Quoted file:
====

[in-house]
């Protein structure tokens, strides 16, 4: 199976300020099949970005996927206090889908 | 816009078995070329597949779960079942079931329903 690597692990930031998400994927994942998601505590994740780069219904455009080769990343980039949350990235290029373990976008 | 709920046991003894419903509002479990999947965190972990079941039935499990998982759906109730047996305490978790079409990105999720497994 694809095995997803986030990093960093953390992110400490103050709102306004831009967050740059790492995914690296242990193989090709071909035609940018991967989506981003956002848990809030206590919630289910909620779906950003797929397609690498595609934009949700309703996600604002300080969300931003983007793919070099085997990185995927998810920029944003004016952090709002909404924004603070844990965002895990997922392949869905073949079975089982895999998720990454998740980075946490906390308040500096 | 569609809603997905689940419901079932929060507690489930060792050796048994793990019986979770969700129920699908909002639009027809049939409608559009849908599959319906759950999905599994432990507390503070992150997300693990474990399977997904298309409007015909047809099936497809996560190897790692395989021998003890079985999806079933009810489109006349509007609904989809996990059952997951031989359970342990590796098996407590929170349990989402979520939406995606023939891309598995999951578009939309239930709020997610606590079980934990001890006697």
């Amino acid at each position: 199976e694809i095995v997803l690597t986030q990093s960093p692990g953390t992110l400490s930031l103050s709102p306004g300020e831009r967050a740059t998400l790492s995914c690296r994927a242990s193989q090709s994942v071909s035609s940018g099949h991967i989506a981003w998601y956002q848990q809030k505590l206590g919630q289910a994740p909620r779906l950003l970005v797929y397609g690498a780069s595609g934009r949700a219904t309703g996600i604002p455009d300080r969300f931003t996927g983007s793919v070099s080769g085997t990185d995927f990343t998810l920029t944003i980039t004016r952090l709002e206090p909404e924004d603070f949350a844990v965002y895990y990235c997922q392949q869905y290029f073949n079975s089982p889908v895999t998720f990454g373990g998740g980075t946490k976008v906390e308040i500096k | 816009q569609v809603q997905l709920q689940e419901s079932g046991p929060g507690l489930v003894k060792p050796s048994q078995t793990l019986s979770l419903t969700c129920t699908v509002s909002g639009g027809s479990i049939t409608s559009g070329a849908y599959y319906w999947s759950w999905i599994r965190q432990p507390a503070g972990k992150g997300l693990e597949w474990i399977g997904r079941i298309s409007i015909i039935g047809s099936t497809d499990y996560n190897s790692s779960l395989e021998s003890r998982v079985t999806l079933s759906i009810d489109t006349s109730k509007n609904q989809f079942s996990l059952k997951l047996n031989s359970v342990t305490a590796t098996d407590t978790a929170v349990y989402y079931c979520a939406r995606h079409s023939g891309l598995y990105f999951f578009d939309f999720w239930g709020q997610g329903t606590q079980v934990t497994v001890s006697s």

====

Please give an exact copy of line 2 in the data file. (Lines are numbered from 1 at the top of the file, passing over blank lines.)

């Protein structure tokens, strides 16, 4: 199976300020099949970005996927206090889908 | 816009078995070329597949779960079942079931329903 690597692990930031998400994927994942998601505590994740780069219904455009080769990343980039949350990235290029373990976008 | 709920046991003894419903509002479990999947965190972990079941039935499990998982759906109730047996305490978790079409990105999720497994 694809095995997803986030990093960093953390992110400490103050709102306004831009967050740059790492995914690296242990193989090709071909035609940018991967989506981003956002848990809030206590919630289910909620779906950003797929397609690498595609934009949700309703996600604002300080969300931003983007793919070099085997990185995927998810920029944003004016952090709002909404924004603070844990965002895990997922392949869905073949079975089982895999998720990454998740980075946490906390308040500096 | 569609809603997905689940419901079932929060507690489930060792050796048994793990019986979770969700129920699908909002639009027809049939409608559009849908599959319906759950999905599994432990507390503070992150997300693990474990399977997904298309409007015909047809099936497809996560190897790692395989021998003890079985999806079933009810489109006349509007609904989809996990059952997951031989359970342990590796098996407590929170349990989402979520939406995606023939891309598995999951578009939309239930709020997610606590079980934990001890006697």